The list of political refugees could go on for pages on end. From the former Argentinian president Juan Perón to the king of a then republican Spain, Juan Carlos, from the Tibetan Dalai-Lama Tenzin Gyatzo to the South-African Nelson Mandela, only to mention a few, the list of exiles for political reasons is too large for this one issue of Vogue. But politicians are not the only ones posing a threat to those who rule. And some didn’t even have to go as far as putting their governments at risk to find themselves exiled. Take the case of Julian Assange, the founder of Wikileaks. His extraordinary abilities in the art of hacking allowed him to gain access to ultra-top-secret-classified information – and, taking into account the contents of what was revealed to be executions by the order of the government of Kenya (without trial, of course) and about the treatment that was given to prisoners in Guantanamo bay amongst other scandals that brush upon the unthinkable, it is not shocking to realize just how much these stories were kept under wraps. Assange was forced to exile in London – actually, he was forced to ask got political asylum at the embassy of Ecuador, in London – after various hiccups with the justice system of more than one country and his admirable ability to escape. In the meantime, in 2019, the embassy of Ecuador invited the London police department to visit their building and capture Assange, who was still under arrest. There are, in the whole wide world, countless heavy-weight personalities that have demonstrated their support to Assange and revolt for the way he was prosecuted – first and foremost, by the Swedish police, with an excruciatingly complex process that included rape and sexual assault – and alas detained, almost in an act of treason, by a State that vouched to protect him. One of those personalities is Edward Snowden, yet another whistleblower, or, in a more prosaic and less glamorous manner, a “denunciator”. Snowden was also forced to exile after having revealed details on the global surveillance programs of the NSA – National Security Agency, in the United States. Snowden was also a systems administrator for the CIA, before working for the NSA. The North American government chased him down, accusing him of stealing property from the United States of America. The whistleblower then asked Ecuador for political asylum, similarly to what Julian Assange had done shortly before, but Ecuador’s government didn’t grant it to him. Edward Snowden ended up being exiled in Russia, first under a license of the government – which was renovated – and, later on, taking advantage of the alteration of Russian legislation that allows one to ask for citizenship without having to abdicate one’s former nationality, he applied, together with his wife, Lindsay, to the Russian citizenship.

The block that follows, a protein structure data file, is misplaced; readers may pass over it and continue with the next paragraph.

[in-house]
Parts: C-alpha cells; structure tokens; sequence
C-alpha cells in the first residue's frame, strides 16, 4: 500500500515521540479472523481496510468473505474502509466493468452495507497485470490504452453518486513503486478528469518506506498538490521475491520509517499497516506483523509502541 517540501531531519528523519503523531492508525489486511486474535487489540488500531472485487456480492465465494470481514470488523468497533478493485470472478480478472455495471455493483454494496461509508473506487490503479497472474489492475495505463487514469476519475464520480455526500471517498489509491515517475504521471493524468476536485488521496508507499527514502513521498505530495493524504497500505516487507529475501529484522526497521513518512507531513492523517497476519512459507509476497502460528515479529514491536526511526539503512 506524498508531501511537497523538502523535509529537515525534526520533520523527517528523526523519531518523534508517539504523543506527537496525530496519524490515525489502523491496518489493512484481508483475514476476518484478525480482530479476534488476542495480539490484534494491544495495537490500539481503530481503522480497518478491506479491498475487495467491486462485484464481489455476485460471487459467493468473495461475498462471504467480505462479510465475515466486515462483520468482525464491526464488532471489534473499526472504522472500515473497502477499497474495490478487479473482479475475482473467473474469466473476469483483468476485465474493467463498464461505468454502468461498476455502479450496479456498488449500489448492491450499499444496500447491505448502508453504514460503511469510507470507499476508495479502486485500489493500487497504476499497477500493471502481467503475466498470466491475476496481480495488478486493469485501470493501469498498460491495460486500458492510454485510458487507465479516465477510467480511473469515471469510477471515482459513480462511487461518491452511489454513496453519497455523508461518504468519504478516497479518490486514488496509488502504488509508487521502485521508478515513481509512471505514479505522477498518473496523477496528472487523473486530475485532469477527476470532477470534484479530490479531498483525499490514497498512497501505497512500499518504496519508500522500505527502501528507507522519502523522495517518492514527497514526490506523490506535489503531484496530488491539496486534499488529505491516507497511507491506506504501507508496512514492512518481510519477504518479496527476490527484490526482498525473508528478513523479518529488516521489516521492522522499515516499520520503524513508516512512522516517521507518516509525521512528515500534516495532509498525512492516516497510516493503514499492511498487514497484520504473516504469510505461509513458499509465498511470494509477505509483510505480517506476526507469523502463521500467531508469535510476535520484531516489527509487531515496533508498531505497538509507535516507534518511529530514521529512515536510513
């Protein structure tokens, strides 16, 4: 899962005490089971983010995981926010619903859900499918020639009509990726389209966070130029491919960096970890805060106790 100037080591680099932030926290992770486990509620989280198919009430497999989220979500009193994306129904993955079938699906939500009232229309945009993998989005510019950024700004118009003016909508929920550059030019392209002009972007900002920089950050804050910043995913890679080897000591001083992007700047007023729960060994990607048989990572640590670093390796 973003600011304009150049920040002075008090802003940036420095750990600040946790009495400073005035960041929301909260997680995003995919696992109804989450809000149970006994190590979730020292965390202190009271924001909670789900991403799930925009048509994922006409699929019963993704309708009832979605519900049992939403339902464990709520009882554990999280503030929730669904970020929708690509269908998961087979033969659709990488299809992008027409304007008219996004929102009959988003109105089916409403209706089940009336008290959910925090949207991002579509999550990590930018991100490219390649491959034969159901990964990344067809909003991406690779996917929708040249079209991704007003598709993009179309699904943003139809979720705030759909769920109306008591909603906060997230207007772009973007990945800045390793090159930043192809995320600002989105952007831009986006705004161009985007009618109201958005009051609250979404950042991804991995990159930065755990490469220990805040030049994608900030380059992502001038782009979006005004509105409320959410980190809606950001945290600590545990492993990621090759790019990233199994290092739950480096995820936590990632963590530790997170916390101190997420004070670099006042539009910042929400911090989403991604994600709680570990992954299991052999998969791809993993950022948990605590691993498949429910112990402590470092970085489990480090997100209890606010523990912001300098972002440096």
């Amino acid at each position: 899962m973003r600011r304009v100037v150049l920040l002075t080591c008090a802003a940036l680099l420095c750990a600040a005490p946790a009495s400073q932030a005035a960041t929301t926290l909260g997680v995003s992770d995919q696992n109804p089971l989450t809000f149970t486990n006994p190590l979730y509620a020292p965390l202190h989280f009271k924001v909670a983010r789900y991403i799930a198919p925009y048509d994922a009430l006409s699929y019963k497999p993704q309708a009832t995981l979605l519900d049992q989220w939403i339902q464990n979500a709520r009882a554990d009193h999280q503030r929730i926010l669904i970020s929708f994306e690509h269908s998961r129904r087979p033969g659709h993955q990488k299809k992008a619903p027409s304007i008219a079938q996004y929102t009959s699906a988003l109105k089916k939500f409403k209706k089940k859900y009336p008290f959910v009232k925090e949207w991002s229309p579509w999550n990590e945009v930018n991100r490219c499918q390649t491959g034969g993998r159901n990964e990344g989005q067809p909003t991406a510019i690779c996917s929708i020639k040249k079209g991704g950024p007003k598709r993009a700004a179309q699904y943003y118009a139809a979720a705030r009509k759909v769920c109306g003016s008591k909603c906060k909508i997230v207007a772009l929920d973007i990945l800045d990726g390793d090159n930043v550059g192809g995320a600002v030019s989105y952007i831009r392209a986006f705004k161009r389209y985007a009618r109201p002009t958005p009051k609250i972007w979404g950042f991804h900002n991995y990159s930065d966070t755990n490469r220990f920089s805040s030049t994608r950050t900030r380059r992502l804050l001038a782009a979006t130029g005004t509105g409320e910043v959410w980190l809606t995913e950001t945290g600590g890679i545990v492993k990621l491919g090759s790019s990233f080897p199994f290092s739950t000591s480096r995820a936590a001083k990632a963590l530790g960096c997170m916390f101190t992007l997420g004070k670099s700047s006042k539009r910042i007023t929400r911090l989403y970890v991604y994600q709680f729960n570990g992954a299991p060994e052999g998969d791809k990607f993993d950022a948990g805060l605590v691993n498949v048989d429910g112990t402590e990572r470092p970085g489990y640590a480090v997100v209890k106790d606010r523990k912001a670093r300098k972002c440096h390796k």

It comes in the books
The tombstone of Dante Alighieri, the literature world genius, has written on it an epitaph in Latin in which the city of Florence is referred to as a “loveless mother”. Dante was born in Florence and was forced into exile. He lived in many Italian cities throughout his life, but never returned to his hometown. He died in Ravenna. The Town Hall of Florence decided, in 2008, to forgive the author of Divine Comedy, who died in 1321. Too late. Amongst writers, Victor Hugo also lived in exile for some time outside of France – the same France that embraces and shelters all exiles, such as Gao Xingjian from China. The Chilean poet Pablo Neruda and the German playwriter and poet Berlot Brecht both have exile stories in many European countries due to divergences with the parties that rose to power in their homelands. Salman Rushdie, who was born in India, lives in exile in London under the protection of the British government after having received threats and suffered assassination attempts after having published, in 1988, The Satanic Verses. Oscar Wilde, D.H. Lawrence or T.S. Eliot are other powerhouse names in literature that have been exiled. Giacomo Casanova, who confessed in his giant memoir book to having slept with 122 women throughout his life, was also forced into exile after escaping from prison. As we can see, writers are extremely dangerous. Since they possess the extraordinary ability to write words, aligning them and turning them into ideas, whether literally, or with occult messages in underlying meanings that are only legible the second time you read them, writers are, in the eyes of governments, as potential agents in the fall down of a system. Is there a more powerful tool than words! And a word that fits well with the next might have devastating consequences – especially to the author of the text where they are placed, who might, for example, end up in exile. That was what happened to these people.
*Translated from the original on Vogue Portugal's The Forbidden Issue, published april 2021.